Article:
Report: Texas A&M Accepts Invitation to the SEC

Kevin McGuire@KevinOnCFBAnalyst IIAugust 12, 2011

ARLINGTON, TX - JANUARY 07:  Wide receiver Jeff Fuller #8 and Uzoma Nwachukwu #7 of the Texas A&M Aggies celebrate a touchdown against the LSU Tigers during the AT&T Cotton Bowl at Cowboys Stadium on January 7, 2011 in Arlington, Texas.  (Photo by Ronald Martinez/Getty Images)
Ronald Martinez/Getty Images

The next domino may be falling.

AggieYell.com, covering Texas A&M for Rivals.com, is reporting that Texas A&M has accepted an invitation to join the SEC, although an official announcement cannot be made until August 22.

"Texas has the Longhorn Network. Texas A&M has the SEC," Aggie Yell's front page reads.

Neither Texas A&M nor the SEC have confirmed these reports, but it does appear to be just a matter of time before the news is confirmed on either end. Multiple sources have indicated that the Aggies could playing in the SEC as early as 2012 even though the deadline for filing to change conferences has already passed for 2012 (July 1, 2011). Though the deadline has passed it is believed that if it is a possibility for Texas A&M than the university, SEC and Big 12 would be able to arrange a settlement, perhaps with a larger exit fee for the Aggies.

If Texas A&M does follow through with a potential move to the SEC, then the state of the Big 12 would be much different than it was said to be just weeks ago during Big 12 media days. Commissioner Dan Beebe and many representatives from within the Big 12 said they felt comfortable with the state of the Big 12, despite recent tensions related to the Longhorn Network, the new Texas-only sports network. Plans to carry high school games raised many eyebrows and drew verbal assaults from College Station. It is believed that the Longhorn Network may have been the last straw for Texas A&M, who resumed working out a plan to join the SEC as quickly as possible.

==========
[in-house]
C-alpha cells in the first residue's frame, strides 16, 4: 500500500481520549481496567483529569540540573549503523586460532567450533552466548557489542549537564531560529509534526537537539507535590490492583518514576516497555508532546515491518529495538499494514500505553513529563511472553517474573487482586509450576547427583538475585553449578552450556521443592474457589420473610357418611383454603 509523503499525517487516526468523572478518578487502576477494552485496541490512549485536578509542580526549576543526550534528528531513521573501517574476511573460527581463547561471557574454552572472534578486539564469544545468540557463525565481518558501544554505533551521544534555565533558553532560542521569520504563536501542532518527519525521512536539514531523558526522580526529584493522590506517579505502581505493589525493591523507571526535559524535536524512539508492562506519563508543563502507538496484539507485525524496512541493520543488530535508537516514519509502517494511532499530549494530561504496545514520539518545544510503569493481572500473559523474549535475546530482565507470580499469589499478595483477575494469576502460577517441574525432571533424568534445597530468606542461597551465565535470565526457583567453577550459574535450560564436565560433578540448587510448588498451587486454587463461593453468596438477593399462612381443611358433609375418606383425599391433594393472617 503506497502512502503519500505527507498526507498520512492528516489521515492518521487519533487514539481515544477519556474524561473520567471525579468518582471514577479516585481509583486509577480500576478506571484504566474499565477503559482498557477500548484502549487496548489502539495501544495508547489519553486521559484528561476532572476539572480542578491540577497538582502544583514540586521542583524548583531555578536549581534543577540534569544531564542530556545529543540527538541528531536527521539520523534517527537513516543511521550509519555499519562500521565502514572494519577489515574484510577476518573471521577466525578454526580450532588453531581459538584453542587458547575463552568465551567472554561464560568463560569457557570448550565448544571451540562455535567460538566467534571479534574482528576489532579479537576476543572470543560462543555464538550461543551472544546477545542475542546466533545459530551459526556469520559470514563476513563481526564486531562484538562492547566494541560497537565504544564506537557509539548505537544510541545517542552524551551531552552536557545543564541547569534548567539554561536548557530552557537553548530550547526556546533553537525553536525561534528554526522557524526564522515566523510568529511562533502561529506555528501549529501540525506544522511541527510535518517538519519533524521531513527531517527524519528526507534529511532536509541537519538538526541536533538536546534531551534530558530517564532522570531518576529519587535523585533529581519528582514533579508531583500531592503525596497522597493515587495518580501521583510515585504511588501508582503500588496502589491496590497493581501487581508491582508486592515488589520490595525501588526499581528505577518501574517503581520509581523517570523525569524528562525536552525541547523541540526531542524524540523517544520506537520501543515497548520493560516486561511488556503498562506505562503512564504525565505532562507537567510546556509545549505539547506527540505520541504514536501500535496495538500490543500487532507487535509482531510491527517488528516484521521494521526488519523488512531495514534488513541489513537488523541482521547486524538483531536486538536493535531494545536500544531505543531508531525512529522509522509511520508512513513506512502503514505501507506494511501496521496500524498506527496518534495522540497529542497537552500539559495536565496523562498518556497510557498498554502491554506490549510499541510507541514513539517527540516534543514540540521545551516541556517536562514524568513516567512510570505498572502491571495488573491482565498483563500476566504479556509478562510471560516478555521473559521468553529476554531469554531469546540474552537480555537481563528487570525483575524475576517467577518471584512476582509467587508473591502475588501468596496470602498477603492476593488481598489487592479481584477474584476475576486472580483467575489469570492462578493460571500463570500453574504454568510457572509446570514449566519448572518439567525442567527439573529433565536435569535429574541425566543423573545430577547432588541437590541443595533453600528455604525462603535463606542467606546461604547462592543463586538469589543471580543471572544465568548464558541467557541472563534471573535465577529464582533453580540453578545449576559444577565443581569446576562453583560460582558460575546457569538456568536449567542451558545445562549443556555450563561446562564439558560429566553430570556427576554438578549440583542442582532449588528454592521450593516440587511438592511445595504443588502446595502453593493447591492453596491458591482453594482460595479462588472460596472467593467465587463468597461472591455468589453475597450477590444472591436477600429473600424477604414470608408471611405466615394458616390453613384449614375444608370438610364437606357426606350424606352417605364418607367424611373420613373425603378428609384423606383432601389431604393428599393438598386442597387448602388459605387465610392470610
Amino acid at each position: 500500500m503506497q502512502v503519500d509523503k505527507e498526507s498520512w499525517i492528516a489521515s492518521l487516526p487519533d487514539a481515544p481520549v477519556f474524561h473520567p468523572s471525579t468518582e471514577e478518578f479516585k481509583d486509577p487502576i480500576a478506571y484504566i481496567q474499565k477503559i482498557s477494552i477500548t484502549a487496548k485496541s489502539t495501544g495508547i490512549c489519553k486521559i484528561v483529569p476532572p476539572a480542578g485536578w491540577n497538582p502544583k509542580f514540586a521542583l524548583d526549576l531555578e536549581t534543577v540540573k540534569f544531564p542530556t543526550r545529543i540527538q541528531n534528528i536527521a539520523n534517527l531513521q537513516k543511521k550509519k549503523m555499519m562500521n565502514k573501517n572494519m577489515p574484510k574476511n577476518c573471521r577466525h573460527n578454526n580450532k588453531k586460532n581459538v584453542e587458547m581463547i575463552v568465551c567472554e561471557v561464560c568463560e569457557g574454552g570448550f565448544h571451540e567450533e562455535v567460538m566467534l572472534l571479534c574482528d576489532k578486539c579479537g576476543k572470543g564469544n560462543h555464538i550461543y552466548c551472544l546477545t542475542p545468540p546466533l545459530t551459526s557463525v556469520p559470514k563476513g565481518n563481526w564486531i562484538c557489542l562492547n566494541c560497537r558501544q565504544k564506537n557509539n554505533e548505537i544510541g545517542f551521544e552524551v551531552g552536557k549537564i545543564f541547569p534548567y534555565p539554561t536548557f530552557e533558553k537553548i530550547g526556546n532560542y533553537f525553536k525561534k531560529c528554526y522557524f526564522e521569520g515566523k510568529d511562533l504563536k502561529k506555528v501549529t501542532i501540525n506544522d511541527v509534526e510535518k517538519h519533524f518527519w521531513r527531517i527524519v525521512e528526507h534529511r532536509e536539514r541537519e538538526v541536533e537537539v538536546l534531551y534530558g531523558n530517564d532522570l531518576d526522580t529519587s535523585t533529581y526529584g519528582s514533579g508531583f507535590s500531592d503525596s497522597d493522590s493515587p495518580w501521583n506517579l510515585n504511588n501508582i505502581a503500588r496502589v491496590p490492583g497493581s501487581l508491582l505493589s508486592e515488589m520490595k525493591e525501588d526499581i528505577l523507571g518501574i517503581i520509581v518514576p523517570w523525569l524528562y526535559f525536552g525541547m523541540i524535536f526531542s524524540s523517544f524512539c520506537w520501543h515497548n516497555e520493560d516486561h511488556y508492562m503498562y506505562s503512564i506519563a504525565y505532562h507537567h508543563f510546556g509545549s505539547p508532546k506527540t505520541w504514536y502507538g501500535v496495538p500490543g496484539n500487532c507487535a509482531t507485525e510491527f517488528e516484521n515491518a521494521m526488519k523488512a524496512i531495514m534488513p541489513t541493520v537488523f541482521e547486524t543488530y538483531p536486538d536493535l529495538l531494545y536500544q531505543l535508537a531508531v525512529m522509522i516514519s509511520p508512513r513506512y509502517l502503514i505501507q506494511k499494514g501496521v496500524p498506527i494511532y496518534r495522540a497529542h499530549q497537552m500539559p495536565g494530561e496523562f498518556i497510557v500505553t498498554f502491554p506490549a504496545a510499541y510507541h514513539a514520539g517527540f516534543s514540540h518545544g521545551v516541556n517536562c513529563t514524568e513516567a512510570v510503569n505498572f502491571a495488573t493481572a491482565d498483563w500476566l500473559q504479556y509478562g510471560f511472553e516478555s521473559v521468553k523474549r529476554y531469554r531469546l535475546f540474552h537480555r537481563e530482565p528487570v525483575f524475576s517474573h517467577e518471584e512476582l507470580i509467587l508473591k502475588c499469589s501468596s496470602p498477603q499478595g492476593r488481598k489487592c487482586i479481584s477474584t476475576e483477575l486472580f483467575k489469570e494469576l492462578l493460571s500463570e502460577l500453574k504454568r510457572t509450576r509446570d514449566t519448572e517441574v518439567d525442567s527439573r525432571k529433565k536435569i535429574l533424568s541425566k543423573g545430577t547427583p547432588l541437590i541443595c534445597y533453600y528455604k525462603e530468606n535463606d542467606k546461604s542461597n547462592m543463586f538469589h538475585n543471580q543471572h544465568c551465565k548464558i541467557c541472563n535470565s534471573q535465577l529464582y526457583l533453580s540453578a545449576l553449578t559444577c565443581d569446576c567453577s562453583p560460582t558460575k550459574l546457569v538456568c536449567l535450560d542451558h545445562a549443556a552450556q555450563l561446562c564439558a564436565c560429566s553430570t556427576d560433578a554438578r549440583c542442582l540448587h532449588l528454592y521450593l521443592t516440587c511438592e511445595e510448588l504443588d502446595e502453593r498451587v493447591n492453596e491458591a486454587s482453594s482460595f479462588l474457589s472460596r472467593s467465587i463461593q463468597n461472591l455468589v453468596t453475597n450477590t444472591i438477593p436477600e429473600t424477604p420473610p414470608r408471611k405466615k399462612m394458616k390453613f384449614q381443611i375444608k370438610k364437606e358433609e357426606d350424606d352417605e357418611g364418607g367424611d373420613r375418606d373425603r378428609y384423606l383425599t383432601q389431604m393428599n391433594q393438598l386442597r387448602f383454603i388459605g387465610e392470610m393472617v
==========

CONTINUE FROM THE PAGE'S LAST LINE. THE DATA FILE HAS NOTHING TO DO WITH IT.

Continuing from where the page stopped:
Orangebloods.com's Chip Brown reports that Texas A&M regents will meet on August 22 to review the application process to join the SEC, and that SEC presidents could meet this weekend for an emergency meeting to discuss the idea of adding Texas A&M on a formal basis. But this appears to all be a formality at this stage.

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It appears as though this is all but a done deal, and we will have to wait to see what impact it has on the Big 12. If Texas A&M leaves, then Oklahoma may begin listening to offers from other conferences, the SEC will be on the search for a 14th conference member and the ripple effect may be felt in each BCS conference, from the Pac 12, Big Ten, ACC and Big East.

Buckle your seat belts college football fans. This could be a bumpy ride.

We will continue to monitor this news and await any confirmation from the university and conference.

Kevin McGuire is the national college football writer for Examiner.com. Follow his college football discussion on Google+ and Twitter. Become a fan of him on Facebook.

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